Thursday, 16 September 2010

In the Penal Colony Glass Kafka

Impossible to relax after experiencing Philip Glass's In the Penal Colony at the Linbury Studio Theatre of the Royal Opera House, (Music Theatre Wales production). This isn't an opera anyone could "like" but anyone who can't be moved, disturbed or unsettled isn't fully human.

A Visitor arrives in a remote penal colony. He's completely neutral, insisting his opinions don't count because he's not involved. But he's asked to witness an execution, where words are drilled into a prisoner's body. Much too horrific to describe here. Read the Kafka story. It's just completely insane.

The Visitor tries to avoid emotional engagement or any form of moral responsibility. The condemned man is so conditioned to brutality that he accepts his fate mindlessly, like an animal. The Officer is so obsessed with the former Camp Commandant that he thinks of the execution machine as semi-religious duty. Crimes and non-crimes are irrelevant, the only reality is the killing machine.

Glass's music whirls,unearthly sounds projected over a string quintet, mechanical merging with live music, as precisely as cogs in a machine. The endless repetitions fit the plot as tightly as a straitjacket. "Efficient, quiet, anonymous", as the Visitor explained he'd like to be. You're half-hypnotized by this strange semi-trance music, just as the protagonists are numbed into accepting their circumstances.

Yet the repetitions move with a crazy logic, sometimes up a notch, sometimes disintegrating into cacophony (such as when the Officer thinks of his homeland - a last glimpse of the man he once was). Pay close attention to the subtle gradations. Like good film music they affect emotions subliminally. You understand how people in the penal colony become machines.

Omar Ebrahim, who sings The Officer is extremely experienced in contemporary music theatre. His vocal range is prodigious, though not used here where the monotony of the music is part of the plot. Nonetheless,Ebrahim brings surprising lyricism to the part. Some passages shimmer with the fervour of Bach. The Officer's dedication to his old Commander and to the machine demands total sacrifice. Blasphemy, perhaps, but in the insane world of the penal colony, there's crazy logic to the idea that the Officer should offer himself to the machine as it falls apart.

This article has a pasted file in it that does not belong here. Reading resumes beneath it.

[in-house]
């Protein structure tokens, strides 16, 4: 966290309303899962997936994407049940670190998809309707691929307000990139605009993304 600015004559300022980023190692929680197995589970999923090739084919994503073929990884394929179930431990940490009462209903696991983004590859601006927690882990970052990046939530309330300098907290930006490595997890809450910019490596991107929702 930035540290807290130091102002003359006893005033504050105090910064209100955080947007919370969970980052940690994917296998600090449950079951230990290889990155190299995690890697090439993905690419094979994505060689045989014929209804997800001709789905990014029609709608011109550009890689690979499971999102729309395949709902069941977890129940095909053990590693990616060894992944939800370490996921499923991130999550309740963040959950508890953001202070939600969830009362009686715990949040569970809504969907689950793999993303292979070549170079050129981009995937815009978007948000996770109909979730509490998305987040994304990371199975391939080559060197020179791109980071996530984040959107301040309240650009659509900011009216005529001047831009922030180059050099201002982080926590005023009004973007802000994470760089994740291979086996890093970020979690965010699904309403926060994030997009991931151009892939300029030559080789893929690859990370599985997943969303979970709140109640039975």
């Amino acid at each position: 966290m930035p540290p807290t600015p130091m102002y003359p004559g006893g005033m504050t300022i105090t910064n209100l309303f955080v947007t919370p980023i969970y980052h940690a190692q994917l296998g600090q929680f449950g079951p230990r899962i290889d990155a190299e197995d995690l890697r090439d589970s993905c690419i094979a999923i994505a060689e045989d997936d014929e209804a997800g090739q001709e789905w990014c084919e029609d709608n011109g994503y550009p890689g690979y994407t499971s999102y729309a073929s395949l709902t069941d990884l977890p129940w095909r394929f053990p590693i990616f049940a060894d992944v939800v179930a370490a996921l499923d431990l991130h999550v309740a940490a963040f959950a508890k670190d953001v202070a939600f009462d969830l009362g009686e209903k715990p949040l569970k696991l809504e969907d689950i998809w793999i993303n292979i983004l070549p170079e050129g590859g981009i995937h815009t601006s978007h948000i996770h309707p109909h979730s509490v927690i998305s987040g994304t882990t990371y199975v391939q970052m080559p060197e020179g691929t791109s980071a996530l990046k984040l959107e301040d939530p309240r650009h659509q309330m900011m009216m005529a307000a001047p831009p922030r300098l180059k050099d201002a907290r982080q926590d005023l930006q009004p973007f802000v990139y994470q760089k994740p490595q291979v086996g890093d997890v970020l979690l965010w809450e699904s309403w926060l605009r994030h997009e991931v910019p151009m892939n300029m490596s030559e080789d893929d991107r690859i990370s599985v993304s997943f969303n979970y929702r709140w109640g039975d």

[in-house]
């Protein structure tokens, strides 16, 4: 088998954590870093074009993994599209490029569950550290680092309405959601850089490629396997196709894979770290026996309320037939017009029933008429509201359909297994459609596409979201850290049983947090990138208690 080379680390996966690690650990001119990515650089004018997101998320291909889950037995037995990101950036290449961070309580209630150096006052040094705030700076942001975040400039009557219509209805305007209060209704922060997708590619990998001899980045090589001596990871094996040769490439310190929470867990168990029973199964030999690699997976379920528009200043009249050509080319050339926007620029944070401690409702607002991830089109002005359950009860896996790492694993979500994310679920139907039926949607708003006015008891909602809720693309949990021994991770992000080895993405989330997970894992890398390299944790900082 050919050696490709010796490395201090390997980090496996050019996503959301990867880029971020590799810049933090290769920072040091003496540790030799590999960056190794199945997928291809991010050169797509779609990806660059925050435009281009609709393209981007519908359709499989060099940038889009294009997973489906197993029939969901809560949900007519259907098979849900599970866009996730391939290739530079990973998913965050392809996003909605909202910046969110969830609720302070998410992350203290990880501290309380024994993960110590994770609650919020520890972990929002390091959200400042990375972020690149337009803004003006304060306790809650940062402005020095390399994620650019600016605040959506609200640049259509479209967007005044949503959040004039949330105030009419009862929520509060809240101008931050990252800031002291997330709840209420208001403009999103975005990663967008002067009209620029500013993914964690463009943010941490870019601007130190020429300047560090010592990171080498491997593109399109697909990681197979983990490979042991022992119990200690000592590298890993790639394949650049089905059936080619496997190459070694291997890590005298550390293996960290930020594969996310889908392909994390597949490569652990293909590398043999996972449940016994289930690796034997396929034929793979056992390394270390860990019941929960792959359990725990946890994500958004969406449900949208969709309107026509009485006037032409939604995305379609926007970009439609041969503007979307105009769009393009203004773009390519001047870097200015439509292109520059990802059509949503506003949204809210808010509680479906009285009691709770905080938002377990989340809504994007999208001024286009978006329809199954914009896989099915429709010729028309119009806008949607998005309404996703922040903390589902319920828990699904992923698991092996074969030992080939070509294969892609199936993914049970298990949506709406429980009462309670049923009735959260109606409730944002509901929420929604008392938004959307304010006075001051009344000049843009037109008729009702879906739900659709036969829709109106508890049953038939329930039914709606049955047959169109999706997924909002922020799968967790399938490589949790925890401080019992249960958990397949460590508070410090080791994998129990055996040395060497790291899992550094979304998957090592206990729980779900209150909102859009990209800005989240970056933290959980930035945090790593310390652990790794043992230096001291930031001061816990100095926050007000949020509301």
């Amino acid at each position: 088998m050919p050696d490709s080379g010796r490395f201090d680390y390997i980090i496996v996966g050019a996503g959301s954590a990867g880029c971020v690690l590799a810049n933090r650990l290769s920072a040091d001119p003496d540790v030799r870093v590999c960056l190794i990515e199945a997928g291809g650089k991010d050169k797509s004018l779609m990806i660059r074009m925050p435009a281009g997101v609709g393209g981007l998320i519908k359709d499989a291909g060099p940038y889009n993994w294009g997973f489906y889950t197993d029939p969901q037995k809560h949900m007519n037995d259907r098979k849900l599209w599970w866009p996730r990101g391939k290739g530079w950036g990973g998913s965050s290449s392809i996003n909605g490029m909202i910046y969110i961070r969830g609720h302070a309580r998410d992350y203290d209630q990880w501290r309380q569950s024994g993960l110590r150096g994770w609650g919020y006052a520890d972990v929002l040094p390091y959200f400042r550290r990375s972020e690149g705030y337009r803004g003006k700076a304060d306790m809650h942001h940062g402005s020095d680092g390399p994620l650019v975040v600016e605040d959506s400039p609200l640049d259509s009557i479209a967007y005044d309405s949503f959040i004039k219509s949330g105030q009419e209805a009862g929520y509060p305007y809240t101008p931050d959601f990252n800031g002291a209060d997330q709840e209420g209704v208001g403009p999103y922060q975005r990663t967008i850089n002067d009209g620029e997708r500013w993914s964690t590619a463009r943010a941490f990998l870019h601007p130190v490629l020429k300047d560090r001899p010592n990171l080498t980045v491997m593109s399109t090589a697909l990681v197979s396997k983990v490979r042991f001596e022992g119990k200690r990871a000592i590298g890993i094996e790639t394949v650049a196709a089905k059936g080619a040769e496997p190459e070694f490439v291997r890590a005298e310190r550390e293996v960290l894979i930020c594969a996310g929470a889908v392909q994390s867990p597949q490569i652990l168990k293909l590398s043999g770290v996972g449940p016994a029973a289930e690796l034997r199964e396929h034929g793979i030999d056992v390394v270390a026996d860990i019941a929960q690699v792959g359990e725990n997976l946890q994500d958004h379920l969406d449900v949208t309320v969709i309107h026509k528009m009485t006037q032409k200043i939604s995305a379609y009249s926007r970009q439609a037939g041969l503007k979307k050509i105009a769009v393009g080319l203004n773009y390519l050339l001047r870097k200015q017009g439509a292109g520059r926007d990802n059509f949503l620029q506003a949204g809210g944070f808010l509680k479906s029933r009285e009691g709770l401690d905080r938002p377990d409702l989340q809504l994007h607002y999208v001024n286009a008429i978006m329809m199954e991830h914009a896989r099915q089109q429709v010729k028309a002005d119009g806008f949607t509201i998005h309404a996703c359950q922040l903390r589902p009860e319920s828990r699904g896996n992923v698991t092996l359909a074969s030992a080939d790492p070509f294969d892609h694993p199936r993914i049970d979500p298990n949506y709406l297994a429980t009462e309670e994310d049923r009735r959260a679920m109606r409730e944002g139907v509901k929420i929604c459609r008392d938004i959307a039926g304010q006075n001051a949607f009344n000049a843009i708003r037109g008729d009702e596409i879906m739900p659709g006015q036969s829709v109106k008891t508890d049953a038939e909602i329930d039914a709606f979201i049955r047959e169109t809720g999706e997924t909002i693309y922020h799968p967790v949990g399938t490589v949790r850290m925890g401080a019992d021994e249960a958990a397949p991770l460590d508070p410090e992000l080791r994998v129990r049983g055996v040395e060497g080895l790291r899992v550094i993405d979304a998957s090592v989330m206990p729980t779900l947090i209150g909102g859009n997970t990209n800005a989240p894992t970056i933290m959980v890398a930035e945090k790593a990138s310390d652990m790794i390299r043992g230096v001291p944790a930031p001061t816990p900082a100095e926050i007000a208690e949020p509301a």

It would be so easy to lean back and say, it's Glass, it's gloomy, therefore no need to bother. No need to get engaged with the ideas here because they're too bizarre. Nod off and think about something  twee. But that's how barbarities like those in the Penal Colony happen. People don't get involved, don't take responsibility. Once you trivialize emotion, you lose your humanity.You end up like the Officer who thinks that because he's got status, he doesn't have to think. And because he's lost the ability to think and feel, he loses himself. Scarily, the Prisoner is well on the way down that route, too.

Get to Into the Penal Colony while it lasts. The short run ends Sunday and you'll have to brave the Papal crowds to get there. You won't enjoy it, I guarantee. But if you're not moved and disturbed, or confronted mentally and emotionally, I just don't know. I spent years researching war crimes and thought nothing would scare me. But this does, because the implications are that we're all in Penal Colonies if we don't question or act. Formal, "proper" review HERE with more detail on the music .

Photo : Music Theatre Wales, Philip Glass : In the Penal Colony, Omar Ebrahim, The Officer, credit Clive Barda (copyright, used with permission, please do not copy)

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